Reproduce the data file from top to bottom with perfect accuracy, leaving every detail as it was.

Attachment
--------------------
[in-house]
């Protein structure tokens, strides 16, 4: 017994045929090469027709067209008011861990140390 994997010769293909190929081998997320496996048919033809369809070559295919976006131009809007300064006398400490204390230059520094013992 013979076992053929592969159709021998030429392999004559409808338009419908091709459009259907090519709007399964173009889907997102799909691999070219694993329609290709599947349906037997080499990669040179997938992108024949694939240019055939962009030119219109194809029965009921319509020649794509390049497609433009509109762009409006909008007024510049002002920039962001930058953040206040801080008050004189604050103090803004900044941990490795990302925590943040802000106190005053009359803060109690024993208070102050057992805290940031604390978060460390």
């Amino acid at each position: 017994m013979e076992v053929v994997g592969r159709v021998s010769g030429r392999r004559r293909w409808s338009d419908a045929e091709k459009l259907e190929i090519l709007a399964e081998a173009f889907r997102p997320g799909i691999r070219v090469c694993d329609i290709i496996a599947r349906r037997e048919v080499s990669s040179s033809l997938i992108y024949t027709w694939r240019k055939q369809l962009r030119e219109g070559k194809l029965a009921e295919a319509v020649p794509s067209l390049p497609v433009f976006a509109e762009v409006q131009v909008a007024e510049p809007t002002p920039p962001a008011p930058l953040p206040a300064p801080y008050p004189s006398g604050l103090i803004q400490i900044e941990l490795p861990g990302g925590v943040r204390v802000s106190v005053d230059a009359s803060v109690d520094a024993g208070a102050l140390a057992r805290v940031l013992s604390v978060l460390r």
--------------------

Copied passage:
[in-house]
């Protein structure tokens, strides 16, 4: 017994045929090469027709067209008011861990140390 994997010769293909190929081998997320496996048919033809369809070559295919976006131009809007300064006398400490204390230059520094013992 013979076992053929592969159709021998030429392999004559409808338009419908091709459009259907090519709007399964173009889907997102799909691999070219694993329609290709599947349906037997080499990669040179997938992108024949694939240019055939962009030119219109194809029965009921319509020649794509390049497609433009509109762009409006909008007024510049002002920039962001930058953040206040801080008050004189604050103090803004900044941990490795990302925590943040802000106190005053009359803060109690024993208070102050057992805290940031604390978060460390």
């Amino acid at each position: 017994m013979e076992v053929v994997g592969r159709v021998s010769g030429r392999r004559r293909w409808s338009d419908a045929e091709k459009l259907e190929i090519l709007a399964e081998a173009f889907r997102p997320g799909i691999r070219v090469c694993d329609i290709i496996a599947r349906r037997e048919v080499s990669s040179s033809l997938i992108y024949t027709w694939r240019k055939q369809l962009r030119e219109g070559k194809l029965a009921e295919a319509v020649p794509s067209l390049p497609v433009f976006a509109e762009v409006q131009v909008a007024e510049p809007t002002p920039p962001a008011p930058l953040p206040a300064p801080y008050p004189s006398g604050l103090i803004q400490i900044e941990l490795p861990g990302g925590v943040r204390v802000s106190v005053d230059a009359s803060v109690d520094a024993g208070a102050l140390a057992r805290v940031l013992s604390v978060l460390r």